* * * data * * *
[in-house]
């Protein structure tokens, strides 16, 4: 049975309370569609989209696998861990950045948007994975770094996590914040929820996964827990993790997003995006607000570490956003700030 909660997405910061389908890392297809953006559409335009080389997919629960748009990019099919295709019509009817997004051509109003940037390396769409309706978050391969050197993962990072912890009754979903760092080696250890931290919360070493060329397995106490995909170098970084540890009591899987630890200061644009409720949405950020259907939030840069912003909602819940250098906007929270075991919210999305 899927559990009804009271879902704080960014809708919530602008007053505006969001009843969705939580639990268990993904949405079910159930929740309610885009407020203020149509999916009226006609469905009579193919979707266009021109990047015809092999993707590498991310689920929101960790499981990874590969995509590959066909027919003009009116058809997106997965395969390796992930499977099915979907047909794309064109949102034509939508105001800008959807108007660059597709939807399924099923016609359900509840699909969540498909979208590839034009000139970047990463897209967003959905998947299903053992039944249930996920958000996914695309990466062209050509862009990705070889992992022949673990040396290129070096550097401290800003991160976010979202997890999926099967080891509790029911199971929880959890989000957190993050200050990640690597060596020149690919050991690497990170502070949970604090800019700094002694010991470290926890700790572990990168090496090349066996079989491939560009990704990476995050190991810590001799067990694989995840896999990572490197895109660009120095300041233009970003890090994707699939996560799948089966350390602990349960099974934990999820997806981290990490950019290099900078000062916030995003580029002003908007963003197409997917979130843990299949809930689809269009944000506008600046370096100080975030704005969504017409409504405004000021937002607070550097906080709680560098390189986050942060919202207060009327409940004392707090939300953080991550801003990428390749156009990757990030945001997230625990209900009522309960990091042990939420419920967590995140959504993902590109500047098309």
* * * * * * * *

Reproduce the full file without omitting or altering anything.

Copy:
[in-house]
């Protein structure tokens, strides 16, 4: 049975309370569609989209696998861990950045948007994975770094996590914040929820996964827990993790997003995006607000570490956003700030 909660997405910061389908890392297809953006559409335009080389997919629960748009990019099919295709019509009817997004051509109003940037390396769409309706978050391969050197993962990072912890009754979903760092080696250890931290919360070493060329397995106490995909170098970084540890009591899987630890200061644009409720949405950020259907939030840069912003909602819940250098906007929270075991919210999305 899927559990009804009271879902704080960014809708919530602008007053505006969001009843969705939580639990268990993904949405079910159930929740309610885009407020203020149509999916009226006609469905009579193919979707266009021109990047015809092999993707590498991310689920929101960790499981990874590969995509590959066909027919003009009116058809997106997965395969390796992930499977099915979907047909794309064109949102034509939508105001800008959807108007660059597709939807399924099923016609359900509840699909969540498909979208590839034009000139970047990463897209967003959905998947299903053992039944249930996920958000996914695309990466062209050509862009990705070889992992022949673990040396290129070096550097401290800003991160976010979202997890999926099967080891509790029911199971929880959890989000957190993050200050990640690597060596020149690919050991690497990170502070949970604090800019700094002694010991470290926890700790572990990168090496090349066996079989491939560009990704990476995050190991810590001799067990694989995840896999990572490197895109660009120095300041233009970003890090994707699939996560799948089966350390602990349960099974934990999820997806981290990490950019290099900078000062916030995003580029002003908007963003197409997917979130843990299949809930689809269009944000506008600046370096100080975030704005969504017409409504405004000021937002607070550097906080709680560098390189986050942060919202207060009327409940004392707090939300953080991550801003990428390749156009990757990030945001997230625990209900009522309960990091042990939420419920967590995140959504993902590109500047098309």